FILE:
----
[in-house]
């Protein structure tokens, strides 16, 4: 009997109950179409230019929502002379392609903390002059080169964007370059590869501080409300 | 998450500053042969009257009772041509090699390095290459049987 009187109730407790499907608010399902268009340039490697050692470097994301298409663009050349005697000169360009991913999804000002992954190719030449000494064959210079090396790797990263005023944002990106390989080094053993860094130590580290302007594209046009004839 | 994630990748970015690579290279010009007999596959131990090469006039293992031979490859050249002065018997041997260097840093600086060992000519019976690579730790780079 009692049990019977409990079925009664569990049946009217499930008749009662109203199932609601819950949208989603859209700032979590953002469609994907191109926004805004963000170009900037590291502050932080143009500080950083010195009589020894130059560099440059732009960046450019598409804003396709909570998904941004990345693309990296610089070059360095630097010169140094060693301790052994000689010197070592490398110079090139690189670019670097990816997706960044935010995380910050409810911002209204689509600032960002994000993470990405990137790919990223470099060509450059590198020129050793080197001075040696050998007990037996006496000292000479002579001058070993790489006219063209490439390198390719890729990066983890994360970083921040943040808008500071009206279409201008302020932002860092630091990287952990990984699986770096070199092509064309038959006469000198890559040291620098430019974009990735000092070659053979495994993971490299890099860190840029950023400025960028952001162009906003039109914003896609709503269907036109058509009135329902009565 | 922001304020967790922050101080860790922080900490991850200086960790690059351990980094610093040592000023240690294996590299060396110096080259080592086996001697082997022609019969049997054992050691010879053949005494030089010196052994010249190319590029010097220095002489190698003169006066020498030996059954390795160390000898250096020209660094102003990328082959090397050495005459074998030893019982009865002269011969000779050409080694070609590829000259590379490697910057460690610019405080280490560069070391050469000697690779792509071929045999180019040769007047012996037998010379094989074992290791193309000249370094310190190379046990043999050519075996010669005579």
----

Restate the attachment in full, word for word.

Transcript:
[in-house]
């Protein structure tokens, strides 16, 4: 009997109950179409230019929502002379392609903390002059080169964007370059590869501080409300 | 998450500053042969009257009772041509090699390095290459049987 009187109730407790499907608010399902268009340039490697050692470097994301298409663009050349005697000169360009991913999804000002992954190719030449000494064959210079090396790797990263005023944002990106390989080094053993860094130590580290302007594209046009004839 | 994630990748970015690579290279010009007999596959131990090469006039293992031979490859050249002065018997041997260097840093600086060992000519019976690579730790780079 009692049990019977409990079925009664569990049946009217499930008749009662109203199932609601819950949208989603859209700032979590953002469609994907191109926004805004963000170009900037590291502050932080143009500080950083010195009589020894130059560099440059732009960046450019598409804003396709909570998904941004990345693309990296610089070059360095630097010169140094060693301790052994000689010197070592490398110079090139690189670019670097990816997706960044935010995380910050409810911002209204689509600032960002994000993470990405990137790919990223470099060509450059590198020129050793080197001075040696050998007990037996006496000292000479002579001058070993790489006219063209490439390198390719890729990066983890994360970083921040943040808008500071009206279409201008302020932002860092630091990287952990990984699986770096070199092509064309038959006469000198890559040291620098430019974009990735000092070659053979495994993971490299890099860190840029950023400025960028952001162009906003039109914003896609709503269907036109058509009135329902009565 | 922001304020967790922050101080860790922080900490991850200086960790690059351990980094610093040592000023240690294996590299060396110096080259080592086996001697082997022609019969049997054992050691010879053949005494030089010196052994010249190319590029010097220095002489190698003169006066020498030996059954390795160390000898250096020209660094102003990328082959090397050495005459074998030893019982009865002269011969000779050409080694070609590829000259590379490697910057460690610019405080280490560069070391050469000697690779792509071929045999180019040769007047012996037998010379094989074992290791193309000249370094310190190379046990043999050519075996010669005579």